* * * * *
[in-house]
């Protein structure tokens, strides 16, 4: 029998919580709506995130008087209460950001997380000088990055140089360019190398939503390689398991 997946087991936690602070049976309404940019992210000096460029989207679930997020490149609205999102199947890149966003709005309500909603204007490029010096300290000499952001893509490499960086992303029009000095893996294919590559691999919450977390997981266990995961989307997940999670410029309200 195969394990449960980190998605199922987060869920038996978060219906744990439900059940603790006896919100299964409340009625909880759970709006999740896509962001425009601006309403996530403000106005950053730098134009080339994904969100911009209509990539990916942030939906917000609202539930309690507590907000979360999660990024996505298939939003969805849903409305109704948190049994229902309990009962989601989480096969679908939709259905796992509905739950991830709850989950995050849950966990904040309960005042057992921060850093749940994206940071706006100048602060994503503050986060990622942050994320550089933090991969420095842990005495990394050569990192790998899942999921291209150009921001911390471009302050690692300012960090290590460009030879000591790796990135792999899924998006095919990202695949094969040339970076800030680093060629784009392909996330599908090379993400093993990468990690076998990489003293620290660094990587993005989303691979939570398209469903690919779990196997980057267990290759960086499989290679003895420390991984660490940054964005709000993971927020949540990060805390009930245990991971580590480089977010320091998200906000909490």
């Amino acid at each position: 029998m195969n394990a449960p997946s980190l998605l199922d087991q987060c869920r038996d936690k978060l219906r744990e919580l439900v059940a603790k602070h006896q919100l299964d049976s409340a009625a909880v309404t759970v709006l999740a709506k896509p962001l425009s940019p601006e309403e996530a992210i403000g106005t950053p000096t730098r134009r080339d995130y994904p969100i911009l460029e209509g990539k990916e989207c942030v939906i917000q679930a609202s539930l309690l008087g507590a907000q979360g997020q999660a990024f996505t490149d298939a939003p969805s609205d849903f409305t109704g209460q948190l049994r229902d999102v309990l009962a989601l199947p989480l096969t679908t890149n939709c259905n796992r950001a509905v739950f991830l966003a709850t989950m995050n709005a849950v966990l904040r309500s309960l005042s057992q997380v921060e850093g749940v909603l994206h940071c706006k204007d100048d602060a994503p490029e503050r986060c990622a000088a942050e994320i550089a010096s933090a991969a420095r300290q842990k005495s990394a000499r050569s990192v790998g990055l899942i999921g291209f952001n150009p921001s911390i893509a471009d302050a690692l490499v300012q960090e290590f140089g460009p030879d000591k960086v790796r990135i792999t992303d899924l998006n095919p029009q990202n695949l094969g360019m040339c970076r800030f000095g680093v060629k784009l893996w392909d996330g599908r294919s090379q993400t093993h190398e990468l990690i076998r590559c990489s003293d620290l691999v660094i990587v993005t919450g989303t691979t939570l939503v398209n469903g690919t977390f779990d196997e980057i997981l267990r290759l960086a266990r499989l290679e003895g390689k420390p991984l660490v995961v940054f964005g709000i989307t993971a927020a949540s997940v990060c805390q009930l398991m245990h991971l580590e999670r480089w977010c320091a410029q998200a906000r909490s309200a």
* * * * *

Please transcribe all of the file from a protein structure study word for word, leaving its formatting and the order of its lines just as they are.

[in-house]
């Protein structure tokens, strides 16, 4: 029998919580709506995130008087209460950001997380000088990055140089360019190398939503390689398991 997946087991936690602070049976309404940019992210000096460029989207679930997020490149609205999102199947890149966003709005309500909603204007490029010096300290000499952001893509490499960086992303029009000095893996294919590559691999919450977390997981266990995961989307997940999670410029309200 195969394990449960980190998605199922987060869920038996978060219906744990439900059940603790006896919100299964409340009625909880759970709006999740896509962001425009601006309403996530403000106005950053730098134009080339994904969100911009209509990539990916942030939906917000609202539930309690507590907000979360999660990024996505298939939003969805849903409305109704948190049994229902309990009962989601989480096969679908939709259905796992509905739950991830709850989950995050849950966990904040309960005042057992921060850093749940994206940071706006100048602060994503503050986060990622942050994320550089933090991969420095842990005495990394050569990192790998899942999921291209150009921001911390471009302050690692300012960090290590460009030879000591790796990135792999899924998006095919990202695949094969040339970076800030680093060629784009392909996330599908090379993400093993990468990690076998990489003293620290660094990587993005989303691979939570398209469903690919779990196997980057267990290759960086499989290679003895420390991984660490940054964005709000993971927020949540990060805390009930245990991971580590480089977010320091998200906000909490």
């Amino acid at each position: 029998m195969n394990a449960p997946s980190l998605l199922d087991q987060c869920r038996d936690k978060l219906r744990e919580l439900v059940a603790k602070h006896q919100l299964d049976s409340a009625a909880v309404t759970v709006l999740a709506k896509p962001l425009s940019p601006e309403e996530a992210i403000g106005t950053p000096t730098r134009r080339d995130y994904p969100i911009l460029e209509g990539k990916e989207c942030v939906i917000q679930a609202s539930l309690l008087g507590a907000q979360g997020q999660a990024f996505t490149d298939a939003p969805s609205d849903f409305t109704g209460q948190l049994r229902d999102v309990l009962a989601l199947p989480l096969t679908t890149n939709c259905n796992r950001a509905v739950f991830l966003a709850t989950m995050n709005a849950v966990l904040r309500s309960l005042s057992q997380v921060e850093g749940v909603l994206h940071c706006k204007d100048d602060a994503p490029e503050r986060c990622a000088a942050e994320i550089a010096s933090a991969a420095r300290q842990k005495s990394a000499r050569s990192v790998g990055l899942i999921g291209f952001n150009p921001s911390i893509a471009d302050a690692l490499v300012q960090e290590f140089g460009p030879d000591k960086v790796r990135i792999t992303d899924l998006n095919p029009q990202n695949l094969g360019m040339c970076r800030f000095g680093v060629k784009l893996w392909d996330g599908r294919s090379q993400t093993h190398e990468l990690i076998r590559c990489s003293d620290l691999v660094i990587v993005t919450g989303t691979t939570l939503v398209n469903g690919t977390f779990d196997e980057i997981l267990r290759l960086a266990r499989l290679e003895g390689k420390p991984l660490v995961v940054f964005g709000i989307t993971a927020a949540s997940v990060c805390q009930l398991m245990h991971l580590e999670r480089w977010c320091a410029q998200a906000r909490s309200a």